The promise of liberation through diplomacy generated tremendous excitement and hope in the early years after the 1993 and 1995 Oslo accords, only to be dashed in the face of repeated failures to reach a negotiated two-state solution. And not only has diplomacy failed to secure independence, even the visible changes in the lives of Palestinians in the early and mid-1990s are a thing of the past, with advocates for diplomacy today hard-pressed to point to any concrete deliverables in recent years. In the process, public faith in the efficacy, and even legitimacy, of diplomacy has severely eroded. 

It is also worth noting that the traditional alternative—a return to armed resistance using violence and terrorism—also proved ineffective. Palestinians paid a steep price during the Second Intifada. After three wars between Israel and Hamas in Gaza, which only produced disastrous results for Gaza’s population, the idea that independence will be achieved through armed action has lost all credibility. Even Hamas today seems content to limit its demands from Israel to the improvement of living conditions in Gaza. 

Oslo’s failure to end the occupation is not only impacting the credibility of diplomacy as a tool, but is causing a loss of faith among Palestinians in the two-state solution. As negotiations began to falter in the 1990s and early 2000s, most Palestinians still viewed the two-state solution as the desired outcome but began to grow skeptical about the chances of attaining it. Ironically, as the two-state solution developed even further into a subject of international diplomatic consensus, it was losing support on the ground. 

It can be argued that such an outcome was inevitable with or without Oslo. After all, entering into Oslo was largely a result of the Palestinians’ realization that while armed resistance and adopting maximalist, inflexible diplomatic positions helped bring the Palestinian issue into the global center stage, these approaches were not going to result in a resolution of the issue. Yet, such counterfactuals pale when faced with the reality that the current strategic impasse happened in the context of Oslo. Today, it is hard to find Palestinians who do not blame Oslo for their predicament.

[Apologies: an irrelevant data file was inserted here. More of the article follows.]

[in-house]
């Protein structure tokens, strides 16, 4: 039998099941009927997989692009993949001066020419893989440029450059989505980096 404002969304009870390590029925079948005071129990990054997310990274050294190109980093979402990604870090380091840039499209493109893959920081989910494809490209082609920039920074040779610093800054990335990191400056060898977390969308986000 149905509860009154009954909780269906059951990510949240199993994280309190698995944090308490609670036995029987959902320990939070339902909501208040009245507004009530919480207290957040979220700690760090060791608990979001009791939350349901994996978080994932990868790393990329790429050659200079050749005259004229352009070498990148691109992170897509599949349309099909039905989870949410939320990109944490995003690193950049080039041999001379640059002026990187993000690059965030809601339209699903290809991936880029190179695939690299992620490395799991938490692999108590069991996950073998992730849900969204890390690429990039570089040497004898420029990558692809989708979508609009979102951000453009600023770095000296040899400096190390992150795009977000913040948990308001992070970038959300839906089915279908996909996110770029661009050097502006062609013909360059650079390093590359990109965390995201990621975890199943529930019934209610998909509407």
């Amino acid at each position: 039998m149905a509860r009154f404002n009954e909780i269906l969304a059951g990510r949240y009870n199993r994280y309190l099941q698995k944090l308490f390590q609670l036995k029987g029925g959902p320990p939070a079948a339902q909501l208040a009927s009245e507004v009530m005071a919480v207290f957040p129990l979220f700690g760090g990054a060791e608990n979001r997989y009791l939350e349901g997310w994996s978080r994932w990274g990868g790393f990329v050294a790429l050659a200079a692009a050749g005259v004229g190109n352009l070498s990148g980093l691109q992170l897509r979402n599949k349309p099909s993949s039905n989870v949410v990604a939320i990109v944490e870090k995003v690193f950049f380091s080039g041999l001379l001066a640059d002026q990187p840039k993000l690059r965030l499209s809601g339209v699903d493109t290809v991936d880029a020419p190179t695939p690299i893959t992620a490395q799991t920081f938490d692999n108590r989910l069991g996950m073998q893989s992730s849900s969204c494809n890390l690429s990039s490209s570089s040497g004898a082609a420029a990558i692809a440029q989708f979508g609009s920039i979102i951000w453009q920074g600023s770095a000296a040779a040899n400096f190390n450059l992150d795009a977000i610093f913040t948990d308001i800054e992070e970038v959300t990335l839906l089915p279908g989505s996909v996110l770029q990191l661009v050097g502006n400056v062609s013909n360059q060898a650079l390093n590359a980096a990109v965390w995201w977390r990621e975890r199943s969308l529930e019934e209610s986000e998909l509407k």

While the failure of diplomacy can be blamed on both parties (and many others in the international and regional community), another factor that contributed to the demise of Oslo can only be attributed to the Palestinians themselves, or rather, the PA’s abysmal record of governance. Running a movement in exile, PLO leaders did not have to confront the challenges of governing beyond the organization’s apparatus and the relatively few Palestinians who came into direct contact with it during its years in exile. Similarly, most Palestinians did not experience first-hand the excess that characterized the lives of many in the PLO’s senior circles. 

The establishment of the PA pursuant to Oslo changed this reality. Arafat and company set up the PA in ways that were modeled along the lines of many other Arab countries: corruption was rife, government jobs were doled out as a way to ensure political loyalty, and senior leaders’ coteries disregarded the law and provocatively flaunted their privilege. The Palestinian public perception of their leaders began to shift slowly but steadily away from idolization to suspicion and even resentment. While this was not a linear process—Palestinians always had to balance their skepticism of their leaders’ domestic performance against support for these same leaders in the quest to confront and end the occupation—it ultimately amounted to a major factor in the deep erosion of these leaders’ credibility and legitimacy, especially as hopes for ending the occupation began to fade. 

Arafat managed to navigate this and maintain his own image among Palestinians largely intact. This was due to a number of factors: his history as the founding father of the modern Palestinian national movement; his inclusive, though by no means democratic, style of governance where dissent was tolerated up to a point and stakeholders were engaged and had access to him; and his ability to skillfully brandish the “resistance” card. Under Arafat, public frustration with the PA’s poor governance may have led to growing opposition to him and to Fatah, yet it did not translate into the Palestinian populace questioning his—and by extension the PA’s—legitimacy.